Staphylococcal scalded skin syndrome (SSSS), also known as Ritter’s disease, is a rare skin infection seen in neonatal period and early childhood as in our patient. It is a potentially life-threatening skin disorder caused by certain strains of staphylococcus aureus that release serine protease exfoliate toxins, exotoxin A (ETA), the most produced one, and the exotoxin B(ETB). These two exfoliative toxins have an affinity to the glycoprotein, desmoglein-1, present on desmosomes located in the zona granulosa layer of the skin, so they cleave desmosomal cadherins, destroy adhesion between the keratinocytes, leading to epidermolysis and bulla formation [1,2]. Moreover, the lack of protective antibodies to exfoliative toxins and immature renal function, explain the higher risk of SSSS in neonates and children. The diagnosis of SSSS is mainly clinical. It usually presents as generalized erythematous extensive skin lesions associated with the formation of large fragile roofed superficial blisters leading to extended areas of eroded skin, bullae, and desquamation with a scalded appearance especially in friction zones, periorificial crusting, and positive Nikolsky sign [3]. This disease may resemble toxic epidermal necrosis which is a life threatening skin disorder. However, in SSSS there is absence of mucosal involvement as well as superficial epidermal peeling with absence of necrotic keratinocytes characteristic of toxic epidermal necrosis. It could also resemble pemphigus foliaceous and bullous impetigo (BI) but in BI, the skin lesions are smaller and there is pronounced inflammatory cell infiltrate consisting mostly in neutrophils and the skin [1,3,4]. A prompt administration of intravenous antibiotics mainly antistaphylococcal penicillins generally allows a favorable outcome [5]. Recovery is achieved after 6 to 12 days without scarring. Prognosis is mostly favorable if treatment is begun promptly, and the mortality rate is 4%, due to serious complications like pneumonia, septic arthritis, hypothermia, dehydration, and secondary infections [4].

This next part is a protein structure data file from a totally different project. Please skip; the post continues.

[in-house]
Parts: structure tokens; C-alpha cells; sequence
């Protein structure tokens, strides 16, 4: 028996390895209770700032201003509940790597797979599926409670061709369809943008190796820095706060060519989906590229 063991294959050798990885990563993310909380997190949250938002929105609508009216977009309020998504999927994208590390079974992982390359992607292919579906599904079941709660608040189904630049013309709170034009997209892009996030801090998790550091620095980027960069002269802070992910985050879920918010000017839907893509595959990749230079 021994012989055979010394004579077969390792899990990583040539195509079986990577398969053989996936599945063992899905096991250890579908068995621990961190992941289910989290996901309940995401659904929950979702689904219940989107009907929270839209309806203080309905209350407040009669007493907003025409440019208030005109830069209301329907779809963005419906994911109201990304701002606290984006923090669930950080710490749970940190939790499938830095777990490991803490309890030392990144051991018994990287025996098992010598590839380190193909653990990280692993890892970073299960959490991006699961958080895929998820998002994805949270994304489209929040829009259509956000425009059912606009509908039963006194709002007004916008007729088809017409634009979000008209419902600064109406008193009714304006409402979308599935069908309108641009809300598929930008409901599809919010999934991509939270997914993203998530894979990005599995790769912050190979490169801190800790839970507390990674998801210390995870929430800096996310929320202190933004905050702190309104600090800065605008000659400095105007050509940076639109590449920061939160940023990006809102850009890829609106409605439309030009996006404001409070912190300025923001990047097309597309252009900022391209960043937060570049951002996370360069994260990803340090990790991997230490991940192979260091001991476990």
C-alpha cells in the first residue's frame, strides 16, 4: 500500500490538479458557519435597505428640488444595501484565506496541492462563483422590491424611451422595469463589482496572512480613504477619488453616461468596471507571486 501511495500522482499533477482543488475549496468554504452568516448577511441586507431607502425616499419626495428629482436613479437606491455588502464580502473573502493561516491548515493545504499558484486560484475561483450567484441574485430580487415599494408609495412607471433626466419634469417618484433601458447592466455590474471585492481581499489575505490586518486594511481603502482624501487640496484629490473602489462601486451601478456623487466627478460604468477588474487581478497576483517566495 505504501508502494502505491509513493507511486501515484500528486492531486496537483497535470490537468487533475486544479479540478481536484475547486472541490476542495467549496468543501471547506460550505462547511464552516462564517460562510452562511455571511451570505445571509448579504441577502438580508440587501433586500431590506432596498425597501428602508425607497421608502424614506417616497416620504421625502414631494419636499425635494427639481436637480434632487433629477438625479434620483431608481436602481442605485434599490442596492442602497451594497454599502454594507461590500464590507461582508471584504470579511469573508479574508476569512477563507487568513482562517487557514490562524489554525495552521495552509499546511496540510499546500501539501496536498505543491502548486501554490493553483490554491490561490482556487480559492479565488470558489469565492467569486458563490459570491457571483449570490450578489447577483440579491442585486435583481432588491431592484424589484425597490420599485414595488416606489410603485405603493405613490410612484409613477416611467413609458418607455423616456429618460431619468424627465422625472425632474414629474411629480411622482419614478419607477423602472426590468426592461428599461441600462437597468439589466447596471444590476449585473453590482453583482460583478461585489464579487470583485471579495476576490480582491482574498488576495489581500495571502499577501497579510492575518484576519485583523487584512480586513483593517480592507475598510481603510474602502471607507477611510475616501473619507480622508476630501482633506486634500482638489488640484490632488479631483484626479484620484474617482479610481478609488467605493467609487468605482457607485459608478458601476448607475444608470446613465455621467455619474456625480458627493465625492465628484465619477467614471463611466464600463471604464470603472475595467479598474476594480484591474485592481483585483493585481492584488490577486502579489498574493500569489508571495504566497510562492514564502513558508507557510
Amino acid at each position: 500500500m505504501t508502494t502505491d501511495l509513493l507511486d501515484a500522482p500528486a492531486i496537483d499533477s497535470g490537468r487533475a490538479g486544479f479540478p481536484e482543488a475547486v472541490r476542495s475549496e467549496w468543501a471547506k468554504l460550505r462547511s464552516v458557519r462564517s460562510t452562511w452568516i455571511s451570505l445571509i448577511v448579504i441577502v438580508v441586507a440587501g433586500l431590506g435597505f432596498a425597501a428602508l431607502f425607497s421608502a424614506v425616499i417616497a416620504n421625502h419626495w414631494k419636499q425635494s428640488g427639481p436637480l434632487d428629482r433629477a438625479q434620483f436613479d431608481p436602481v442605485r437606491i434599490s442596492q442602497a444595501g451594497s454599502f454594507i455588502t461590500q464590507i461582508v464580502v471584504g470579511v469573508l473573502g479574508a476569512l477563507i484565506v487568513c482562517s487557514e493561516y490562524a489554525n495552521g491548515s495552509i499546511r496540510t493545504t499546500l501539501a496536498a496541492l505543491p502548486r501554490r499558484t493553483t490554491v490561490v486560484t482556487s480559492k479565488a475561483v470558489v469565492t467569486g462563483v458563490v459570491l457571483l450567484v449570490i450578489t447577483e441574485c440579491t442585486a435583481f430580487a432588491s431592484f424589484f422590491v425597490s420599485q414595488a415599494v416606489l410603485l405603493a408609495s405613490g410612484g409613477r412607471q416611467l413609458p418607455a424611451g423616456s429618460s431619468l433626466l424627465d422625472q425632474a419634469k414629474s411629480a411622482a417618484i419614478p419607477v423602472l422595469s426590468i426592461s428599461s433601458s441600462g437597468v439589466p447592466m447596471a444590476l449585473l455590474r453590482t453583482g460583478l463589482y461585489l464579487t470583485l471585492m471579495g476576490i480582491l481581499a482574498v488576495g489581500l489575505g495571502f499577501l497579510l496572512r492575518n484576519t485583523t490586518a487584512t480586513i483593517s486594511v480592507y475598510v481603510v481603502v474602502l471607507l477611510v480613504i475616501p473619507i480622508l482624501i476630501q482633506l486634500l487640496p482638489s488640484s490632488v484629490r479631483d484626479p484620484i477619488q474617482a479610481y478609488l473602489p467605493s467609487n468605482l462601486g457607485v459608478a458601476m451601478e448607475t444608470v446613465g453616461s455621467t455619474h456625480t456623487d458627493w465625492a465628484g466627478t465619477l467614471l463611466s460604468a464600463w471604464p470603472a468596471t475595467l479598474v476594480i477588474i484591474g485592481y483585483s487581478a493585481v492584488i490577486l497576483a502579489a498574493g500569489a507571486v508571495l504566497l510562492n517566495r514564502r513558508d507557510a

CONCLUSION

SSSS is a rare cause of skin infection caused by staphylococcus aureus. It is a pediatric emergency, representing a fatal condition in neonate and a challenge in diagnostic and treatment. Therefore, early diagnosis, prompt treatment, and following strict hygiene measures are imperative and can prevent the mortality.

Consent

The examination of the patient was conducted according to the Declaration of Helsinki principles. Written informed consent was obtained from the child’s parents for publication of this article.

REFERENCES

1. Handler MZ, Schwartz RA, Staphylococcal scalded skin syndrome: diagnosis and management in children and adultsJ Eur Acad Dermatol Venereol 2014; 28: 1418-23.

2. Meshram GG, Kaur N, Hura KS, Staphylococcal scalded skin syndrome: A pediatric dermatology case reportAGE Open Med Case Rep 2018; 6: 2050313X17750890-

3. Kouakou K, Dainguy ME, Kassi K, Staphylococcal Scalded Skin Syndrome in NeonateCase Rep Dermatol Med 2015; 2015: 901968-

4. Oliveira AR, Aires S, Faria C, Santos E, Staphylococcal scalded skin syndromeBMJ Case Rep 2013 2013; pii: bcr2013009478

5. Jindal S, Bhobhe M, Jerajani H, An infant with skin rashIndian Pediatr 2012; 49: 853-4.

Notes

Source of Support: Nil

Conflict of Interest: None declared.